On March 8, 2011, the U.S. Senate passed S. 23, the “America Invents Act” (AIA), by an overwhelming margin of 95 to 5. The AIA is cosponsored by Senate Judiciary Committee Chairman Patrick Leahy (D-VT) and would, if enacted, represent the most sweeping patent reform legislation since 1952. Senator Leahy’s latest effort to enact comprehensive patent reform legislation comes on the heels of failed attempts to pass similar reform legislation in the past three Congresses. However, with the White House strongly supporting the AIA, and House Judiciary Committee Chairman Lamar Smith (R-TX) praising the Senate’s passage of the AIA, there is renewed optimism that Congress may finally pass patent reform legislation this year. This advisory will provide a summary of the key provisions of the AIA, and identify the changes that have been made to the Senate Judiciary Committee bill since the Committee last reported patent reform legislation in 2009.
Procedurally, now that the Senate has acted, the consideration of patent reform legislation will shift to the House of Representatives. In a statement released the day the Senate passed the AIA, Congressman Smith said, “[T]oday’s vote in the Senate is a victory for American innovators who create businesses, generate jobs and drive economic growth.”1 He also noted that the Senate bill would make “important changes to our patent system” and that “the House will introduce similar legislation this month.”2
In 2007, a comprehensive patent reform bill sponsored by Congressman Smith himself passed the House, but then became bogged down in the Senate. Given the similarities between the AIA and the previous Smith bill, there is greater reason now to believe that patent reform legislation could indeed be enacted. Although Congressman Smith has yet to release the details of his latest patent reform proposal, his call for similar legislation is buttressed by his belief that there is broad support among House members for the AIA’s provisions, including a first-inventor-to-file standard, a postgrant review process and third-party submission of prior art. Below we provide a brief summary of these and other key provisions in the AIA.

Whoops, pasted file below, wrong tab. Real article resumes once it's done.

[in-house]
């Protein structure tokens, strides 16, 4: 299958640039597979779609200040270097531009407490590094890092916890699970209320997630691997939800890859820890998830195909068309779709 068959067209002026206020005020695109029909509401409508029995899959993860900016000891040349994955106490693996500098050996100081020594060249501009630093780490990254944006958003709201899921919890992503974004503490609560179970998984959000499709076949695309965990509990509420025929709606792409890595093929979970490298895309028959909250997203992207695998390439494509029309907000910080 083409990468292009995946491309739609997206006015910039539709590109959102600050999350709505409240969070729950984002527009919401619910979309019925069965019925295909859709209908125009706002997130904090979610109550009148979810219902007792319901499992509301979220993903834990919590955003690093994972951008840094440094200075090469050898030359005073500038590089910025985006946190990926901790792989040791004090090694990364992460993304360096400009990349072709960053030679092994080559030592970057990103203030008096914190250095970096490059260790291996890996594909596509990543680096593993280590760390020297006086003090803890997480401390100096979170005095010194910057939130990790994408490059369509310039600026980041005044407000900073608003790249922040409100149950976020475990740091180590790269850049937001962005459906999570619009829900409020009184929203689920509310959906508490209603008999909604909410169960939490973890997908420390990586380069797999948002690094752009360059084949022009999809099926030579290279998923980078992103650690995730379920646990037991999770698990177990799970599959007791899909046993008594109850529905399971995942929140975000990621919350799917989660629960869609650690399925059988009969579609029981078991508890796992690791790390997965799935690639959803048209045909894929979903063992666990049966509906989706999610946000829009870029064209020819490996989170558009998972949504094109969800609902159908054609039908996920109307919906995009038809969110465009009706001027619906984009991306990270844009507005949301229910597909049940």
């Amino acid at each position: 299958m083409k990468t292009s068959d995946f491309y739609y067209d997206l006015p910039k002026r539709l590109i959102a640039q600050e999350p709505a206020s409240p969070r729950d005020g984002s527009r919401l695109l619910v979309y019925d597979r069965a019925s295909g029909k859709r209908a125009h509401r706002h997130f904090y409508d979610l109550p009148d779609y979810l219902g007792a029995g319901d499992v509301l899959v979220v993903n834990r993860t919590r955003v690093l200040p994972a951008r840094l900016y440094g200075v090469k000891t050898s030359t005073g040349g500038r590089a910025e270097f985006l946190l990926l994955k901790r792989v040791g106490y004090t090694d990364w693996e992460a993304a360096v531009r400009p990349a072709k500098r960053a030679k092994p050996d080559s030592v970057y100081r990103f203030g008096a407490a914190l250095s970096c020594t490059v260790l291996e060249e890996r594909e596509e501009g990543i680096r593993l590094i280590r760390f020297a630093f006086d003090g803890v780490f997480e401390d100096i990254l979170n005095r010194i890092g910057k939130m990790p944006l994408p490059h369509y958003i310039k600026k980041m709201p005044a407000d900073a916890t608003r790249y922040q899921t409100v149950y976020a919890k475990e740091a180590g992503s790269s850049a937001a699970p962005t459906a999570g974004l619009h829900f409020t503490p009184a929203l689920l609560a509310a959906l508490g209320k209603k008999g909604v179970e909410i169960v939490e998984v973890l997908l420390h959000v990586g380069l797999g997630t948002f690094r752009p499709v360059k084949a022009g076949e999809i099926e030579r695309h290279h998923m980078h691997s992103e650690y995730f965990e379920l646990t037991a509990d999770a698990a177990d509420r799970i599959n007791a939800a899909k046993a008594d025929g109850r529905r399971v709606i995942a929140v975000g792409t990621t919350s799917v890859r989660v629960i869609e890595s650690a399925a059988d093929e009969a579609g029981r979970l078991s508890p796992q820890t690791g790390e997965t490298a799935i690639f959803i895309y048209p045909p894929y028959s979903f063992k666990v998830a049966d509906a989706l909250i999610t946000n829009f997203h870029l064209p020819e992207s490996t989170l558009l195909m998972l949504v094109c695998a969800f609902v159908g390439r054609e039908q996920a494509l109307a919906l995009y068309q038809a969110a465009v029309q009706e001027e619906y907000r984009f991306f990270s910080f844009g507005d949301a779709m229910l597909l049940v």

Summary of Key Provisions in the AIA
The following summarizes several of the most prominent provisions of the AIA:
First-to-File. The AIA would convert the present “first-person-to-invent” system to a system in which the first inventor to file a patent application on the invention would prevail. Such a provision has in the past been met with opposition by groups of solo inventors and other smaller inventive entities.
False Marking. The AIA would alter false patent marking law such that only the federal government could bring a lawsuit for the false marking penalty provided by 35 U.S.C. § 292(a), and would add a provision under which entities actually harmed by another’s false marking may bring suit for recovery. Specifically, former subsection 292(b) (which provided that “any person may sue for the [false marking] penalty ...”) would be stricken and replaced with the following: “Any person who has suffered a competitive injury as a result of a violation of this section may file a civil action in a district court of the United States for recovery of damages adequate to compensate for the injury.” This is expected to greatly curb the increasing number of false marking cases filed in view of the 2009 decision of the Court of Appeals for the Federal Circuit in Forest Group, Inc. v. Bon Tool Co. (which determined that the maximum fine for violation of the false marking statute should be applied for each article sold with false marking).
Derivation Proceedings. With the elimination of the need for interferences resulting from the switch to a “first-to-file” system, the AIA would replace the current Section 135 of the Patent Act with a provision for derivation proceedings. Under the new Section 135, a patent applicant who believes that an inventor named in an earlier application derived his or her invention from the applicant could institute a proceeding in the Patent and Trademark Office (PTO) seeking to have the other inventor’s claims refused or cancelled by the PTO. Such a proceeding must be instituted within one year after the first publication of the patent claim that is alleged to be the same or substantially the same as the earlier applicant’s claim.